Museum replica commissions
I have often made replica woodware from various periods of history for musesums throughout the country. My replicas are based on extensive research and produced using exactly the same techniques as the originals. This means the weight, feel of the toolmarked finish and slightly oval shape (caused by shrinkage during drying) are all exactly right.
Whatever the period or setting I am happy to suggest a range of appropriate designs or produce replicas from your own archaeological drawings.
Mary Rose replicas
All replicas of originals found on board the Tudor warship, this group includes lidded pots that were found in the Barber-Surgeon’s chest and a lanthorn. This has a turned top and
base, and panels made from horn framed by thin slats of wood, one of which is hinged to allow lighting of the candle.
Ridley Scott film “Robin Hood”
Known for their attention to detail, Ridley Scott’s researchers read my book before commissioning a range of woodware suitable for the film’s Medieval setting. As well as a selection of different-sized bowls they ordered silver mounted mazers. All the woodware was sent to them unfinished so they could artificially ‘age’ it. Cate Blanchett as Maid Marion washed her feet in one of my big bowls.
These are not really “scales” as they don’t have a scale, but balances for comparing the weight of things. The earlier ones, like those found on the Mary Rose were hand held and the later ones shown here (made for the Weald & Downland museum) were free-standing.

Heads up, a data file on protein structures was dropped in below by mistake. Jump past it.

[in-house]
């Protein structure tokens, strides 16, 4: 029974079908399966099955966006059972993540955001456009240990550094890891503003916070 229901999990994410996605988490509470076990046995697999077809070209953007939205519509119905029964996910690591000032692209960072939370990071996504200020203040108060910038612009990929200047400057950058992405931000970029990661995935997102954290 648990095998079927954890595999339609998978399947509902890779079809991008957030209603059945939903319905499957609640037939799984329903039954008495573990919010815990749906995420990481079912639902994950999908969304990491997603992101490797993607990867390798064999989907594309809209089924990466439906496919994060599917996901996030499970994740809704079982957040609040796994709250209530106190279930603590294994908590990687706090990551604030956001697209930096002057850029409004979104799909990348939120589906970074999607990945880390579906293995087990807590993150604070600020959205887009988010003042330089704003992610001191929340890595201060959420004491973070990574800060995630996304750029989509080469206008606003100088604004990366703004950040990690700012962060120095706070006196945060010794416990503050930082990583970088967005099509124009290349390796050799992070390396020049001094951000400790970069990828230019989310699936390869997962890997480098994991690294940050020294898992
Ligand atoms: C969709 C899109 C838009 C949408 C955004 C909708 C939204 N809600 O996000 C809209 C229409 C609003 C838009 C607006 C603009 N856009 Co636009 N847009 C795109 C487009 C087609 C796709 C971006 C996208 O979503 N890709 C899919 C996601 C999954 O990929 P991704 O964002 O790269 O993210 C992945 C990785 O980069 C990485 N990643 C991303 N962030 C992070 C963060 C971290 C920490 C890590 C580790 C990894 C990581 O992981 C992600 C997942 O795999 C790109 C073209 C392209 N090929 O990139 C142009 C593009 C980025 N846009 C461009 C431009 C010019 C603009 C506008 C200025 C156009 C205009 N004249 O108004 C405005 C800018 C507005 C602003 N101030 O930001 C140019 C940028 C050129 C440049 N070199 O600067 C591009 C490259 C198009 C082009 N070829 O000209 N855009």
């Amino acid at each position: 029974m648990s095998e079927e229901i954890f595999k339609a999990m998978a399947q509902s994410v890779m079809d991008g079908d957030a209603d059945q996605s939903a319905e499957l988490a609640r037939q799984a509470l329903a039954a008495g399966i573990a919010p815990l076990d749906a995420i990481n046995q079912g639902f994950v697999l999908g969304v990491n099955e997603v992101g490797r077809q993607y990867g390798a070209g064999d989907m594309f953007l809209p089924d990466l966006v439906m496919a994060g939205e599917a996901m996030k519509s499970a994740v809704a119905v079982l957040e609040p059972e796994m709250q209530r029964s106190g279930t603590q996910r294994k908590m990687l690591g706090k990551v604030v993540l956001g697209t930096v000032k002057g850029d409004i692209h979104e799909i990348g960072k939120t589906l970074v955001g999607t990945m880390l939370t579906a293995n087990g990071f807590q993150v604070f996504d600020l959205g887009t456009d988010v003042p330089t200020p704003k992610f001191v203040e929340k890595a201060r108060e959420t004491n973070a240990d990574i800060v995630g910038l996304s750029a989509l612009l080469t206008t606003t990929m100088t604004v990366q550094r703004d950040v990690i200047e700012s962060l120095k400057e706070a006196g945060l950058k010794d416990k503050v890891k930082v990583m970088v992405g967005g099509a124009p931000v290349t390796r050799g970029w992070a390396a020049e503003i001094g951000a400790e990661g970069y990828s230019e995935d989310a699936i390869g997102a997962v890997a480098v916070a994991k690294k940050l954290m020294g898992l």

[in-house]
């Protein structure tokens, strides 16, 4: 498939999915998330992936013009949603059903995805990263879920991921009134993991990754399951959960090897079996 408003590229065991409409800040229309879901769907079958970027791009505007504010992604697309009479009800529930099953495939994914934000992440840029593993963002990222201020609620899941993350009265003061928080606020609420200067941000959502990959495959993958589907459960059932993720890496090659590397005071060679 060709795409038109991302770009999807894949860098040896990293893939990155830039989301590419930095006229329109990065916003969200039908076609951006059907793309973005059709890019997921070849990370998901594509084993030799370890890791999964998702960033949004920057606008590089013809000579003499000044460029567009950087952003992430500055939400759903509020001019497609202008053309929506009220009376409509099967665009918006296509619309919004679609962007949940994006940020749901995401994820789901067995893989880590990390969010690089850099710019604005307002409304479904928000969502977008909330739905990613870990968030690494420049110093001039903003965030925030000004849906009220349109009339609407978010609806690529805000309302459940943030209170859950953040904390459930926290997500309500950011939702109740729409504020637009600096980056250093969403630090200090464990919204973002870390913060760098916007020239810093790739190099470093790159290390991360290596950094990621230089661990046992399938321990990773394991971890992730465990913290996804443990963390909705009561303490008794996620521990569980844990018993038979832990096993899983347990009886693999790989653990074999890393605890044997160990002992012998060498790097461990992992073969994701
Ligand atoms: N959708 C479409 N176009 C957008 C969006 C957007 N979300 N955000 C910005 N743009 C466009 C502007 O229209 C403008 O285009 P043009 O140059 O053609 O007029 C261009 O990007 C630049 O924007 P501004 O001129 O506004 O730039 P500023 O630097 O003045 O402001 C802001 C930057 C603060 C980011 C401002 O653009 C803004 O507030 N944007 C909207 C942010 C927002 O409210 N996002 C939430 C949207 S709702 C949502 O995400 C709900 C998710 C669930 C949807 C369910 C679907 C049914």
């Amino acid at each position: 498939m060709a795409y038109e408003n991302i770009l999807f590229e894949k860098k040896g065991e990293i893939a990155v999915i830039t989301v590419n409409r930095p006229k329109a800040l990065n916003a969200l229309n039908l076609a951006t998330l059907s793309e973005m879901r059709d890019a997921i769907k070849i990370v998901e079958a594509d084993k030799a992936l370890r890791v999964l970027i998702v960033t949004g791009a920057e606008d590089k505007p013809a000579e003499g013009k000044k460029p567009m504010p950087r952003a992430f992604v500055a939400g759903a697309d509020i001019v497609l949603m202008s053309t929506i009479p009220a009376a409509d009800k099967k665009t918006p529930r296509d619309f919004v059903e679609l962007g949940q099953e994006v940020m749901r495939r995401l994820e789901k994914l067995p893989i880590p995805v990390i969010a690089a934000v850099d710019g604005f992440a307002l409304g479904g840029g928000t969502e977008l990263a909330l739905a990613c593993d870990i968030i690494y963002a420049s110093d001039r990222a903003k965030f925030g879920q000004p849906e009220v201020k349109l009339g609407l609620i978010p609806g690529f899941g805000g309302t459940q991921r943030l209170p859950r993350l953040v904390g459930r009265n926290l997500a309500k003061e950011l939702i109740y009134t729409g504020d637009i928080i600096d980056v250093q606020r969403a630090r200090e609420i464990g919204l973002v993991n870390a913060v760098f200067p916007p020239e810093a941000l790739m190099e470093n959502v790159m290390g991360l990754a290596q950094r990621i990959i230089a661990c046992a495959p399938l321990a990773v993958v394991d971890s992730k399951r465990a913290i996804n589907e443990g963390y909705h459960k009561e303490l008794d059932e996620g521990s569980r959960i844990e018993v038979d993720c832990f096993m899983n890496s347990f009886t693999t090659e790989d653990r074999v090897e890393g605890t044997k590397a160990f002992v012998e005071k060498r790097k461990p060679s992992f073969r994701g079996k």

Weald & Downland Museum
Many museums put on cookery demonstrations in traditional kitchens for educational purposes. This selection of woodware is used by the Weald & Downland Museum and there is a similar selection in the kitchens at Hampton Court palace.
Jorvik Viking Centre
Famed for taking visitors back in time to experience the sights and smells of Viking York, the museum commissioned a selection of replica woodware along with a bag of waste from the workshop floor to spread under their replica of a turners workshop.
These ones are based on archaeological drawings, but similar flasks are still made today in Eastern Europe. They are turned in two directions; firstly the feet, neck and where the straps attach are turned. Then they are remounted on the other axis so the back and front can be turned and the flask hollowed out inside.
Irish National Heritage Centre
These are replicas of traditional Irish vessels. The lamhogs (front) are turned; the reciprocating motion of the pole lathe allows the wood on either side of the handle to be turned, a time-consuming but pleasing process. The methers (rear) are entirely carved.